Not everyone is willing or able to spend what it might take to be optimally prepared with all the latest and greatest emergency equipment and supplies, which is why the City's Emergency Management Department (EMD) has provided this list of the uses of common household items immediately following an earthquake:
 
• Water heater: A typical home water heater can provide 30 or more gallons of clean drinking water. To use the water in your tank, first turn off the electricity or gas to the water heater. Then, close the supply valve to preserve the cleanliness of the water in the tank. Next, get the air out of the tank by opening any hot water tap such as the kitchen sink. (Caution: the water coming out of the tank may be very hot.) You can use a short water hose (e.g., the supply hose to a washing machine) to drain the water from the tank. Use a screwdriver or coin to operate the drainage valve. If you do not have a hose to transfer the water to jugs or pots, use a shallow pan to collect the water. Allow the tank to fill before restoring power to the water heater.

• Inexpensive Styrofoam coolers filled with ice can prolong the shelf life of meat and dairy products if your refrigerator is not operating because of a power outage.

• Use insulated lunch bags with ice to keep temperature sensitive medications cool if power is out.
 
• A bucket with a lid can serve as a portable toilet.

• Household chlorine bleach can be used as a disinfectant (dilute 9 parts water to 1 part bleach) to purify water. Use 16 drops of regular household liquid bleach per gallon of water. Do not use scented or color safe bleaches, or those with added cleaners. 

• Trash bags make good ponchos. Remember to poke a breathing hole over the mouth and nose before putting the bag on. Trash bags are also useful for sanitation and separating dry goods from wet ones.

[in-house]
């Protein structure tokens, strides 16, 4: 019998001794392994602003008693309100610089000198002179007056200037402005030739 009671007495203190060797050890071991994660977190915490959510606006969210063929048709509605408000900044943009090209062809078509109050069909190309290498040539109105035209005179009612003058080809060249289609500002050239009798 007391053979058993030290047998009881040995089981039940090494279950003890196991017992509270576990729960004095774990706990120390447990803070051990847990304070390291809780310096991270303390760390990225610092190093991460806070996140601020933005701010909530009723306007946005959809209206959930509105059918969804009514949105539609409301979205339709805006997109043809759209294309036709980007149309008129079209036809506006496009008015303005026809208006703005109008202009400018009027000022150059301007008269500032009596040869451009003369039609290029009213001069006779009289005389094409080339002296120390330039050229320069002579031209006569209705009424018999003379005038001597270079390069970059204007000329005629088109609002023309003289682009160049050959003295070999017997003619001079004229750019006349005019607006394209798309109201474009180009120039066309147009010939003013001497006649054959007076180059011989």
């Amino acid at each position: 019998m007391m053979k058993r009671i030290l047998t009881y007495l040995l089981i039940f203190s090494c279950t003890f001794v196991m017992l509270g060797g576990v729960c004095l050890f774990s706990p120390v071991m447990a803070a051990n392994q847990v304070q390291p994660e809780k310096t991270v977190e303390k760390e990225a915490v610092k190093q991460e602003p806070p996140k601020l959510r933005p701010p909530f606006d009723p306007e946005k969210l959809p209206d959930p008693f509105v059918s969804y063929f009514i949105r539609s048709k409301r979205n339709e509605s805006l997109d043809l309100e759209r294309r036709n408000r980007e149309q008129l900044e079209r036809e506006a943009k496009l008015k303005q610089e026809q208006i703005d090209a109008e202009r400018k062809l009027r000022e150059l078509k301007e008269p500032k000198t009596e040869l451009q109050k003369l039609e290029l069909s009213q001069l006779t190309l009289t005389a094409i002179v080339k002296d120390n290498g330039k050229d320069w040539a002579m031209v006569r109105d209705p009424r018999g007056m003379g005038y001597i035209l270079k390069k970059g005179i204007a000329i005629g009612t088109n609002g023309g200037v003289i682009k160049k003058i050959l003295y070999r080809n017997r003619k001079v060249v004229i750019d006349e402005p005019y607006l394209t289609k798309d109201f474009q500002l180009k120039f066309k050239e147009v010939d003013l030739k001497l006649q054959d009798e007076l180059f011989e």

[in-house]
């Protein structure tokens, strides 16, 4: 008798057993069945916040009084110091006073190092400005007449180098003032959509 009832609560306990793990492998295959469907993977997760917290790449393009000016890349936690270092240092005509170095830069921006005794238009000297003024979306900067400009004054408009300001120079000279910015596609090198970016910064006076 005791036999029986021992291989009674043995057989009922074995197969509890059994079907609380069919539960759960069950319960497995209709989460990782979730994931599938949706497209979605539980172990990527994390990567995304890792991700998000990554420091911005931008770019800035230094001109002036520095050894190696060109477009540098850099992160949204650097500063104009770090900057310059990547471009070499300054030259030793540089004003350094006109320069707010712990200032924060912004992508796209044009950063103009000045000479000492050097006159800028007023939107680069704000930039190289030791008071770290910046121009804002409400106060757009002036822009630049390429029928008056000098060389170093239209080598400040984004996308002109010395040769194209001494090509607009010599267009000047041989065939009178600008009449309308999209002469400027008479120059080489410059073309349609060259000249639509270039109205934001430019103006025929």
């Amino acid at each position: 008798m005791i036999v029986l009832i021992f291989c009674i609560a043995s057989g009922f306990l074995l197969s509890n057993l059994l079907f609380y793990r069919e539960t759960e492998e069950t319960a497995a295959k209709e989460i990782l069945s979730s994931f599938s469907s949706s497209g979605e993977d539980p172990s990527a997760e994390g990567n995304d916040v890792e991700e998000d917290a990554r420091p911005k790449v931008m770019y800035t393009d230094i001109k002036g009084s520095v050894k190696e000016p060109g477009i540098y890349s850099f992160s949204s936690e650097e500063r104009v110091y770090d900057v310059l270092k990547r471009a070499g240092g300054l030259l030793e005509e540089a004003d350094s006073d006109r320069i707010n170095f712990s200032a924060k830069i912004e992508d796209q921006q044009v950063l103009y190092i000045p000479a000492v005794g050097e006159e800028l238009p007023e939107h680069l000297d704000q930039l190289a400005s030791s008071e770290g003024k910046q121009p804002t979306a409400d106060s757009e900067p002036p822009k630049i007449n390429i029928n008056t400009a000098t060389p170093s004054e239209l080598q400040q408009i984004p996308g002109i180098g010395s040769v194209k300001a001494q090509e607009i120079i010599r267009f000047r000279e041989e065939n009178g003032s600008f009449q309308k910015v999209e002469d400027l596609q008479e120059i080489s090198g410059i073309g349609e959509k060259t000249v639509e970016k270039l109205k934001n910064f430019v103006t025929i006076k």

• Use sticky notes and markers to notify family members where to meet, or to inform rescue workers that the home has been evacuated.

• A tape and ruler splint can temporarily immobilize an arm. Alternatively, cardboard and nylon socks ora book and tape can immobilize a limb.

• Hydrogen peroxide or vinegar can be used to clean wounds. Clean water can also be used to clean wounds.
 
• Diapers and sanitary pads can be placed over wounds. 

• Holding a scarf over your mouth will reduce smoke inhalation in the event of a fire. 

• Baking soda helps to neutralize acids.

• Use plastic wrap to dress burn wounds. The wrap prevents infection.

• Do not forget can openers if relying on canned food. Granola bars, dry unsalted nuts, seeds and dried fruit (like raisins) are all options when refrigeration is unavailable. Avoid foods with high salt content.

• CDs or other shiny objects can be used as mirrors. Their reflections in the light can also be used to signal for help.



Los Angeles Senior Fraud Awareness Day

Councilmember Koretz, along with Councilmember Mike Bonin, Assemblymembers Richard Bloom and Sebastian Ridley-Thomas, City of Los Angeles Department of Recreation & Parks, Jewish Family Service of Los Angeles and Venice Service Area invite you to the Los Angeles Senior Fraud Awareness Day on Thursday May 14, 2015 from 10 a.m. - 1:30 p.m. It will feature various presentations and programs, entertainment and refreshments, to educate and benefit seniors especially about scams and frauds aimed at seniors. It will be held at Felicia Mahood Senior Multipurpose Center, 1133 Santa Monica Blvd., Los Angeles 90025.